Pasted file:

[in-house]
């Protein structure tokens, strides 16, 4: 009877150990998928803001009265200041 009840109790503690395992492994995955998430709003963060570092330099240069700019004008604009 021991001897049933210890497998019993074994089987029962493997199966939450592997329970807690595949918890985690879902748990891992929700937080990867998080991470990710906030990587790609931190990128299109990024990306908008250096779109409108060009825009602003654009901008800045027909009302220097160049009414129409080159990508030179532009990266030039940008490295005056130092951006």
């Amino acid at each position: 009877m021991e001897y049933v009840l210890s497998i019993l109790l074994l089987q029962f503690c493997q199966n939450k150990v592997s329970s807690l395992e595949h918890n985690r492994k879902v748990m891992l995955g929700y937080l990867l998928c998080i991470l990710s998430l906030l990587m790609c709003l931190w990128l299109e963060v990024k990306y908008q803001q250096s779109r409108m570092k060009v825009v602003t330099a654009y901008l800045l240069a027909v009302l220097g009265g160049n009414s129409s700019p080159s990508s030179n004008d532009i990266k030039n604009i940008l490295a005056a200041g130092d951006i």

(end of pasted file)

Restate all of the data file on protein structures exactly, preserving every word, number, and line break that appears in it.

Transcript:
[in-house]
């Protein structure tokens, strides 16, 4: 009877150990998928803001009265200041 009840109790503690395992492994995955998430709003963060570092330099240069700019004008604009 021991001897049933210890497998019993074994089987029962493997199966939450592997329970807690595949918890985690879902748990891992929700937080990867998080991470990710906030990587790609931190990128299109990024990306908008250096779109409108060009825009602003654009901008800045027909009302220097160049009414129409080159990508030179532009990266030039940008490295005056130092951006």
């Amino acid at each position: 009877m021991e001897y049933v009840l210890s497998i019993l109790l074994l089987q029962f503690c493997q199966n939450k150990v592997s329970s807690l395992e595949h918890n985690r492994k879902v748990m891992l995955g929700y937080l990867l998928c998080i991470l990710s998430l906030l990587m790609c709003l931190w990128l299109e963060v990024k990306y908008q803001q250096s779109r409108m570092k060009v825009v602003t330099a654009y901008l800045l240069a027909v009302l220097g009265g160049n009414s129409s700019p080159s990508s030179n004008d532009i990266k030039n604009i940008l490295a005056a200041g130092d951006i």